Pitch perfect

Clovis resident Len Santi was drafted by the New York Giants baseball team in 1940, but Uncle Sam had other plans. Santi, who was raised in New York, came to Clovis with the Air Force and helped build what is now Cannon Air Force Base.

Tony Bullocks: Clovis Media Inc. photo
On April 10, 2012, Len Santi threw out the first pitch at a Clovis High School baseball game against Roswell.

Tell me about your baseball career. I grew up in New York. When I was 12 years old, I used to sell copies of the Brooklyn Daily Citizen newspaper outside of Dodgers' baseball park for two cents a copy. If I sold 25 copies, they would let me into the park in the sixth inning to watch the game. I joined a sandlot baseball team called Plaza Cubs and became their catcher. After some years we converted to semi-professional and played for Rheingold Beer Company, in New York.

In October of 1940 I was signed to a contract by Wilcy Moore, a scout for the New York Giants. I was to report to their Minor league in Oswego on March 15, 1941, but I never made it. I was drafted by the Air Force to report to Fort Dix for military training in February of 1940. I played ball in the Air Force, and when I got out, I joined the Clovis Pioneers professional Class D baseball team and played for two more years before I resigned. I had been catching since I was 12 or 13 and by the time I was 32, my knees were giving out.

Did you find Clovis much different than New York? New Yorkers don't trust each other, and that's the way I was raised, to be a loner. I was shy and quiet and very reserved and afraid of people. When I came to Clovis with the military, people would tip their hats and wave when they met you on the street. It made me suspicious. I didn't know what they wanted. I learned that's the way people should live. The American way of life is the best proven way of life in the world. There is no country like America.

Tell me about your parents. I was raised by Italian immigrants. My father was from Rome and fled to America to escape Mussolini.

My wife and I took our family back to Rome to visit my father's relatives once. They could not understand why he wanted to leave, because he was very wealthy, and he left everything behind to come to America. My father hated Mussolini. He used to say "America is great, but damn that Mussolini."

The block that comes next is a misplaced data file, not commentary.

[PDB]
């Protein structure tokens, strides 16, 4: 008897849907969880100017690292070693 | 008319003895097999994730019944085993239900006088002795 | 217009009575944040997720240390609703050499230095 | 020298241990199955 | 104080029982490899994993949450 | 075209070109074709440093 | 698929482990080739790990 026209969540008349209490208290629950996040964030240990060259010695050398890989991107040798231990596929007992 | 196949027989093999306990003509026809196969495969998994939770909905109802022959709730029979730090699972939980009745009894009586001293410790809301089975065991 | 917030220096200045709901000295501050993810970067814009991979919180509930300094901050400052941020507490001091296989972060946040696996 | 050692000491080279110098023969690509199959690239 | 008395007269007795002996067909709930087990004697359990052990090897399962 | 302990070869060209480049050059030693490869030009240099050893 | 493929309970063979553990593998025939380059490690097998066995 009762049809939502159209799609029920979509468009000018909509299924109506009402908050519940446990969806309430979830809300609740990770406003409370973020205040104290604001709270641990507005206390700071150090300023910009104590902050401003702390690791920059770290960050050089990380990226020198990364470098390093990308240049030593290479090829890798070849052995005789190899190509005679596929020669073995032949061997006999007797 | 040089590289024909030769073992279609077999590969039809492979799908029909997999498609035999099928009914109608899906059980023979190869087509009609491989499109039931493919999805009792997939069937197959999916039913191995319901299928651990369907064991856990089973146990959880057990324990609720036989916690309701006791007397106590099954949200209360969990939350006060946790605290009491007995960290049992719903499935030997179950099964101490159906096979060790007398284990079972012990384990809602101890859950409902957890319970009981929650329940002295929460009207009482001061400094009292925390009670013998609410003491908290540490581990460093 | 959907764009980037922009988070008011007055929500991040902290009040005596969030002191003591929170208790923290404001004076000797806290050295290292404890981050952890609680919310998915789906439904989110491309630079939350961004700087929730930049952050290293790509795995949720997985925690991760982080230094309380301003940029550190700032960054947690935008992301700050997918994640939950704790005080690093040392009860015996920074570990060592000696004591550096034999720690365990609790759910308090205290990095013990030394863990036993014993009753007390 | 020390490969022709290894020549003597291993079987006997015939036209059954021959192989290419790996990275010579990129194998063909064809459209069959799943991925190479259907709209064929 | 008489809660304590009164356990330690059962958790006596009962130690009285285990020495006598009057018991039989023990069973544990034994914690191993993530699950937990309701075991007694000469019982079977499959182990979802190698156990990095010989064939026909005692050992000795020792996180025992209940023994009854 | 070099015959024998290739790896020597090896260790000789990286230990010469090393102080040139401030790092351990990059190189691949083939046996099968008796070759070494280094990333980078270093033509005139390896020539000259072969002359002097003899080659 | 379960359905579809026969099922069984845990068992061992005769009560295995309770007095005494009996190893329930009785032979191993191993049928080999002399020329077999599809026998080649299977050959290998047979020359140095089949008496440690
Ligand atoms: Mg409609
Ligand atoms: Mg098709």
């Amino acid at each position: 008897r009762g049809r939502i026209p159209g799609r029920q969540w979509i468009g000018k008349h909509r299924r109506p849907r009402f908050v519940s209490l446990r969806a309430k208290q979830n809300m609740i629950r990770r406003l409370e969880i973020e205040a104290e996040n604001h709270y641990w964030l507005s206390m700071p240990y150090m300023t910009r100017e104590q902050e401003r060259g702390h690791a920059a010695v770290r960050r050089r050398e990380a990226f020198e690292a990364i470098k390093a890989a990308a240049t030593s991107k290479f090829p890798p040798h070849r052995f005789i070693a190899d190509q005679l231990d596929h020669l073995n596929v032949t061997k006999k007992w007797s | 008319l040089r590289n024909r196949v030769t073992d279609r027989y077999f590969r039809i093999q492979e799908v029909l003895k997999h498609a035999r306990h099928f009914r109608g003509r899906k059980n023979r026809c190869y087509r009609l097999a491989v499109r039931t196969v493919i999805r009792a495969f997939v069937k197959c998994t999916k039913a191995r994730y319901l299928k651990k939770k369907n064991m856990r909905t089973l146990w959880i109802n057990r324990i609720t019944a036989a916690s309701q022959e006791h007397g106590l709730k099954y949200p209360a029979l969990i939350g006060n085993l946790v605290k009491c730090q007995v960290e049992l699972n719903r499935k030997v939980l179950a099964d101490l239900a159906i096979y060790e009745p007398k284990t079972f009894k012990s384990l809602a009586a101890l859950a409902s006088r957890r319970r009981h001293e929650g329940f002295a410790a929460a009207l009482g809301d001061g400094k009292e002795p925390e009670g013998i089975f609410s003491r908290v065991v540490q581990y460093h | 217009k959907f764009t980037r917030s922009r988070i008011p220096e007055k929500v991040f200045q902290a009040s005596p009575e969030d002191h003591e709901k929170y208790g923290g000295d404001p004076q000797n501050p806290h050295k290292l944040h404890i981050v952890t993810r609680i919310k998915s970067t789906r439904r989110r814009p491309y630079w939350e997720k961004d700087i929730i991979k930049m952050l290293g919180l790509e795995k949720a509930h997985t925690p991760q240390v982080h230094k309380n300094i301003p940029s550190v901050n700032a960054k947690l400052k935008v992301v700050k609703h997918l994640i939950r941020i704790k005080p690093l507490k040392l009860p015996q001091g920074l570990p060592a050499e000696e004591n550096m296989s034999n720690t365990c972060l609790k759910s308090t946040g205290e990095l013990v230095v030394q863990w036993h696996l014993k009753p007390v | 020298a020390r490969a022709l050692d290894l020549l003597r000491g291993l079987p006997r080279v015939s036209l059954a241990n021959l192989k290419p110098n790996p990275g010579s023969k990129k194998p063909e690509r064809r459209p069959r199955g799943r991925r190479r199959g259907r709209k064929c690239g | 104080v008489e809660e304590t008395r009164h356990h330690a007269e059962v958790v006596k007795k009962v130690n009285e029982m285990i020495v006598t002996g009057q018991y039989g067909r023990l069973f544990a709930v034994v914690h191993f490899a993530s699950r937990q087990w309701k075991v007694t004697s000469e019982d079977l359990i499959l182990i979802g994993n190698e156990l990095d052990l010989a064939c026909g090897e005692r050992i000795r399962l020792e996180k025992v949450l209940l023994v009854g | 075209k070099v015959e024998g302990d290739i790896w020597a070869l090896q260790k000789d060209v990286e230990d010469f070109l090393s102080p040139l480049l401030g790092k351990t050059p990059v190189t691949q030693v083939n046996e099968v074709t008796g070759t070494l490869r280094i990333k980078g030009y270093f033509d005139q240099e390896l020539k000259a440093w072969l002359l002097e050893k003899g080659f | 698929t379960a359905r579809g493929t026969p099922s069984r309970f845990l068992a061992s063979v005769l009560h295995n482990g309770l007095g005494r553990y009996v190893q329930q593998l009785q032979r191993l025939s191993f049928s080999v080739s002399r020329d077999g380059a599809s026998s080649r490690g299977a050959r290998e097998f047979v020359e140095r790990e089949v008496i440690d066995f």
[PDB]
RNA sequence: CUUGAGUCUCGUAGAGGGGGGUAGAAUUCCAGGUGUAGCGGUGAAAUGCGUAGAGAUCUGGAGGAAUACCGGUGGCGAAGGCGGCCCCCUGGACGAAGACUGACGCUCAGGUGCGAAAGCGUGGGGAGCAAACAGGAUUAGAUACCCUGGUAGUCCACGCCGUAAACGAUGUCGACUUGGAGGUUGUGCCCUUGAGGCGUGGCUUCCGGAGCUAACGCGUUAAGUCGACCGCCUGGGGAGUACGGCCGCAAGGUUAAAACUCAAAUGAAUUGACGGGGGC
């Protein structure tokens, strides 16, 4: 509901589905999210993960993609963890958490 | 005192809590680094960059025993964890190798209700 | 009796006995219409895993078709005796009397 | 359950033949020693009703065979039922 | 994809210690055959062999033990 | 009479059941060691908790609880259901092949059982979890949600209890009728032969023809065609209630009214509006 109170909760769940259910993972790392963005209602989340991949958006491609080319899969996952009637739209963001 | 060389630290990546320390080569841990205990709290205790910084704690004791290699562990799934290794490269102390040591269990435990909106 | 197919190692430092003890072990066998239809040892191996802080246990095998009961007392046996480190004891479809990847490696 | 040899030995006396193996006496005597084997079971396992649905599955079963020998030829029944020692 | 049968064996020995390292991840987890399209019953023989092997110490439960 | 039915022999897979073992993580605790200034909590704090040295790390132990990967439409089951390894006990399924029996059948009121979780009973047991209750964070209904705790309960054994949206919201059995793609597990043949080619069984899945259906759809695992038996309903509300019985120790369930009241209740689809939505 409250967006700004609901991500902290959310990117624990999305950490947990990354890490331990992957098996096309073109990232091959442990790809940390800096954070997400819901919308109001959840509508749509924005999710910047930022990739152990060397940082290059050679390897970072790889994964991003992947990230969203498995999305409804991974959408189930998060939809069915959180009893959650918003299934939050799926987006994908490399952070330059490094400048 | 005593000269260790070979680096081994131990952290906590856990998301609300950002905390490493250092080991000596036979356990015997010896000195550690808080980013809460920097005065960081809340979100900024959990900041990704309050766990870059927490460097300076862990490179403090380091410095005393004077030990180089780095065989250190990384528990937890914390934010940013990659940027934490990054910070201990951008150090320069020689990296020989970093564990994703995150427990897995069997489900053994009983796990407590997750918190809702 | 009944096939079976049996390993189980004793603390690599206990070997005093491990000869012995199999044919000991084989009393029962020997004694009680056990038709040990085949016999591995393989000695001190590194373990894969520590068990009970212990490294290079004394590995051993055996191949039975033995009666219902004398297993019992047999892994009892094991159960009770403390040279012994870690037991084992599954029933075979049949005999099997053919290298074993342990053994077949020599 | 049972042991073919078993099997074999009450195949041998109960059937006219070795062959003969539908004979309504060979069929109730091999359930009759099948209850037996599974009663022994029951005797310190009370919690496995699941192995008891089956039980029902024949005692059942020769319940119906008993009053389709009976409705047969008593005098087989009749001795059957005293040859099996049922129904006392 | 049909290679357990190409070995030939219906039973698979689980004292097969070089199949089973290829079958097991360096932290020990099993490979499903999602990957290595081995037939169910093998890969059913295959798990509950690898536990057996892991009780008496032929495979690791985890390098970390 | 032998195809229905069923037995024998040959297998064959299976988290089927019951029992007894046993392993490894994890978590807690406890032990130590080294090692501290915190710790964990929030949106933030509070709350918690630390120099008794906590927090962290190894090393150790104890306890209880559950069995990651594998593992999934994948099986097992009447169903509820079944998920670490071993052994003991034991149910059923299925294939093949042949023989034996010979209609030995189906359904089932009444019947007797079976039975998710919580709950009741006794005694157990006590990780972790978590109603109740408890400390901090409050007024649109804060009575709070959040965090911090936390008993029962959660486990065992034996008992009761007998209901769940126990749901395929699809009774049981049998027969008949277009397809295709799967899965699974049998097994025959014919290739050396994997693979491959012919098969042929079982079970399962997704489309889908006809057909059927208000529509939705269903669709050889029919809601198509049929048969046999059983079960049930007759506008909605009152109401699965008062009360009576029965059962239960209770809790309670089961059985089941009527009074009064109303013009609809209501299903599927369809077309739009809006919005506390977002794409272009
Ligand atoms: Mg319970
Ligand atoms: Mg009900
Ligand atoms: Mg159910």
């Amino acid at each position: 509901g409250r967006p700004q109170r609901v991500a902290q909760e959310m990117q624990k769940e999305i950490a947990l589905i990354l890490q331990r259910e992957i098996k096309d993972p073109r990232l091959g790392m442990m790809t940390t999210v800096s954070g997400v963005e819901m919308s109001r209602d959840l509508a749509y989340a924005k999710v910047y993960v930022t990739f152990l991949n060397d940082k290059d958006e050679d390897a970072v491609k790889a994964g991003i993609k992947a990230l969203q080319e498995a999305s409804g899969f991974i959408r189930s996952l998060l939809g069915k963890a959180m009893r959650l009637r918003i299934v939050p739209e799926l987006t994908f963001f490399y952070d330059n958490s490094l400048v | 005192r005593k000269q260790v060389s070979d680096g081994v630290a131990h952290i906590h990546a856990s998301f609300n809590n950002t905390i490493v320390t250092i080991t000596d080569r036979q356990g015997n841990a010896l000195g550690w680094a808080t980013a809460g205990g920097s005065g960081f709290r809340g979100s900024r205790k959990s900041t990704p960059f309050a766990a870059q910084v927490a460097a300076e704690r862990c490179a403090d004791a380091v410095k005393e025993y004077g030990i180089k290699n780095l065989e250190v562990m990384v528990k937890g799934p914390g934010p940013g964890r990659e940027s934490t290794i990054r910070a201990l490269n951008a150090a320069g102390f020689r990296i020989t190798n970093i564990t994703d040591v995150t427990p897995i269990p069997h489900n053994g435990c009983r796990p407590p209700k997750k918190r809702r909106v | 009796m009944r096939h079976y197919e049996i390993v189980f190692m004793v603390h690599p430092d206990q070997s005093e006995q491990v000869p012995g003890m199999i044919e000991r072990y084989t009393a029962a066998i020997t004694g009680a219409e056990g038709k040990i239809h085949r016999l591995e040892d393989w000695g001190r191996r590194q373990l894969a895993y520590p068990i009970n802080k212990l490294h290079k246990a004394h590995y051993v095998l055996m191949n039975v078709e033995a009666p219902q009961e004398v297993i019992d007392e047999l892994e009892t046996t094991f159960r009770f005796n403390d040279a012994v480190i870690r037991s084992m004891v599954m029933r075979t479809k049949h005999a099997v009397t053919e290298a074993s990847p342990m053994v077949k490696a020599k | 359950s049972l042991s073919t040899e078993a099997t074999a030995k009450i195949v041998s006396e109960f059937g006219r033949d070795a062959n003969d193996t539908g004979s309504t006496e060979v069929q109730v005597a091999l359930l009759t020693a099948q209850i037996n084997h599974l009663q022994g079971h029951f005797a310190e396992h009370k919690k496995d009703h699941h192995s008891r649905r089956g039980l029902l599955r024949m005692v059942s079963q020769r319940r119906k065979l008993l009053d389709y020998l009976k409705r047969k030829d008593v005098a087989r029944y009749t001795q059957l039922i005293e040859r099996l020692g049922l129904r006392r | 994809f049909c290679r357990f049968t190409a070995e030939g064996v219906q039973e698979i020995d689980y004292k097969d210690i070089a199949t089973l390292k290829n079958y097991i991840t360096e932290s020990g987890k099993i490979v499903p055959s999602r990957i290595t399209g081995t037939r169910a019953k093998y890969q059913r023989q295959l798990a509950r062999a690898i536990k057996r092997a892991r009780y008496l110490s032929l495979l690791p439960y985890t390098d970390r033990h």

Courtesy photo: Len Santi

Santi was drafted into the Air Force in 1941and served until 1946.

Tell me about your military experience in Clovis. I was transferred to Clovis with 150 others to open Clovis Army Airfield. My first thought when I got here was "This is a hell hole." I thought I was in hell. There was dust flying everywhere. I had never seen anything like it, but I got used to it. There was nothing at the base but a runway, which was obsolete for our needs. We had to tear it up and make a new one for the B-24 bombers that were coming in. That was a terrible airplane. We probably crashed a dozen of them in the Clovis area. The baseball team had a B-17 bomber called The Flying Fortress that we took all over the country to play baseball.

Courtesy photo: Len Santi

Joyce Matlock, left, and Len Santi, in 1942 during their courtship.

How did you meet your wife? I was stationed at Clovis Army Air Base and she was working at the base exchange, it was a store, like a Walmart; they sold groceries and products.

She was on the porch watching me and another player play catch with a baseball. She was a great looking blonde. I always accused her of flirting with me, but she denies it.

We courted for about a year and married in 1943. We've been married 69 years. She's still my life. She's the best thing that ever happened to me.

— Compiled by CMI staff writer Tonjia Rolan

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